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Fox/Drudge Almost Assassinate NEWEST ENEMY: Er, Shakespeare In The Park
Cowards die many times before their deaths. Weak!
Oh, sure, maybe there's just a little bit of a crisis in governance just now, what with the possibility the president obstructed justice in the Russia investigation (and might be planning to fire the special counsel), the Republican Senate plotting -- in secret -- to strip tens of millions of people of health insurance, and while we're at it, a couple of land wars in Asia that we barely talk about except when something really cool goes BOOM. Obviously, now is an ideal time for the political right to get its feathers seriously ruffled over a New York production of Shakespeare's Julius Caesar in modern dress, in which the title character looks more than a little like Donald Trump and -- spoiler warning! -- is bloodily stabbed to death. Fox & Friends went into low dudgeon over the play Sunday, and shortly afterward, Delta Airlines pulled its funding for NYC's Public Theater, which has been doing "Shakespeare in the Park" for decades. Bank of America very bravely announced it was only ending its funding of the production of Julius Caesar, but would continue funding the Public Theater.
Here's a fun detail: the Fox News story on the play originally described it only as a "New York City play," without mentioning that the play in question was by some guy named "Shakespeare," who presumably even Fox viewers have heard of. The article was updated after Delta pulled its funding. The Fox & Friends video also included a chyron reading "TAX-FUNDED PLAY 'ASSASSINATES' PRESIDENT," which prompted enough complaints to the National Endowment for the Arts that the NEA website now includes a statement on its homepage explaining that no NEA funds are going to the Public Theater's production of Julius Caesar. The Public Theater is funded by the City of New York, which is probably all the more reason for the Trump administration to eliminate Homeland Security funding for the city.
So, obviously, this is a play advocating the assassination of Donald Trump, even though that name is never spoken, because if Julius Caesar looks like Trump and is assassinated, then obviously the Public Theater loves the idea of killing Trump. Never mind that the play is mostly about what happens after Caesar is assassinated -- it's not called a tragedy for nothing, you know, and once the conspirators have killed the tyrant in Act Three, Scene One -- the middle of the play, not its climax, as too many articles keep saying -- the rest of the play is about the consequences, the conspirators' doubts and recriminations and infighting, the foolishness of public opinion, and so on. Oh, yeah, and the coming collapse of democracy. It's Shakespeare, which means it ISN'T EASY. If the sole meaning of Julius Caesar were "hooray for assassinating Caesar!" nobody would still be studying it in graduate school, said Wonkette's elitist PhD in Rhetoric ( University of Arizona, 2000 ).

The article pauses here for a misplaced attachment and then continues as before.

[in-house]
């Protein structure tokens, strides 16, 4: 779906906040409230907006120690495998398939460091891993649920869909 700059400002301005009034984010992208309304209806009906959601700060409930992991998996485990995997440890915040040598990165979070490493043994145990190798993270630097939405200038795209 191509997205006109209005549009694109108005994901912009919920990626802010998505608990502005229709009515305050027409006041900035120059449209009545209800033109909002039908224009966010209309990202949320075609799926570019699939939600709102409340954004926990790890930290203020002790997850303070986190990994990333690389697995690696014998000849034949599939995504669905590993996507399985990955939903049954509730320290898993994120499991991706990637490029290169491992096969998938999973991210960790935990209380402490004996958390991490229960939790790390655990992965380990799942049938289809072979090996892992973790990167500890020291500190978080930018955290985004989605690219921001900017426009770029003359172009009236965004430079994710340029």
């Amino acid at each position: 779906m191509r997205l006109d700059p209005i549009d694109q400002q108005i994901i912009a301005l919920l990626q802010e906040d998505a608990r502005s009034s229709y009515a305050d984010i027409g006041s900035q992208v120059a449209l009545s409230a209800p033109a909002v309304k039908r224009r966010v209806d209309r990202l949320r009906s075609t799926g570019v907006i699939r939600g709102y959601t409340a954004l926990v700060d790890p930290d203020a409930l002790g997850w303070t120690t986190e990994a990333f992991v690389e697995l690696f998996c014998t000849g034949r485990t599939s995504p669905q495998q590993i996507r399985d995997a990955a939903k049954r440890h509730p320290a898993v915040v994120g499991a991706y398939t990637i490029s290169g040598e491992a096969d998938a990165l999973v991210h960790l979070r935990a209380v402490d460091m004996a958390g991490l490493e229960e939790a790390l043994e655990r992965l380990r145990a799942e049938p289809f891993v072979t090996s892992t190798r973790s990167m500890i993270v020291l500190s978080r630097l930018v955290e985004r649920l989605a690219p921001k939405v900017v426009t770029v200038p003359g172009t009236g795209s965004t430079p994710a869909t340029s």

Shakespeare is pretty adaptable, without any modern-day trappings. The New York Times -- which, hooray for them, continues to fund the Public Theater and Shakespeare in the Park -- points out that the Public's artistic director, Oskar Eustis, is hardly the only one to find Julius Caesar suddenly very relevant after November 8, 2016:
All over the country, from Oklahoma to Oregon, theaters have been staging “Julius Caesar” this year as a way to chew over politics, power, democracy and authoritarianism at a moment when a populist leader with a fondness for executive power has moved into the White House.
Of course, this production is in New York City, at the outdoor Delacorte Theater in Central Park(where "wilding" black teens may rape you if you ever go there) and much more prominently underlines the Trumpian qualities of the title character. But every word of it is still Shakespeare -- the same text that also inspired a 2012 modern dress production in which Caesar was played by a handsome black guy and opposed by a Cassius and a Casca who looked remarkably like Eric Cantor and Mitch McConnell. It's a play about politics, the temptations of power, and the consequences of taking bloody action. Of course it's going to be performed with hints and nudges to relate Shakespeare's text to any number of contemporary political figures. But that takes several sentences to explain, and is far more elitist than just screaming "NYC PLAY ADVOCATES KILLING TRUMP!!" In other words, it's an elitist excuse from a murderous liberal making excuses.
The Public Theater's webpage for the free production in Central Park now carries this announcement, which takes up most of the space:
At the opening of the play this week, Eustis also offered this defense of the play and of the value of free speeching, which he encouraged the audience to record and share:
A brief clip of remarks from Oskar Eustis before the show begins. Happy opening, JULIUS CAESAR. pic.twitter.com/84zx8KgvxN
— The Public Theater (@PublicTheaterNY) June 13, 2017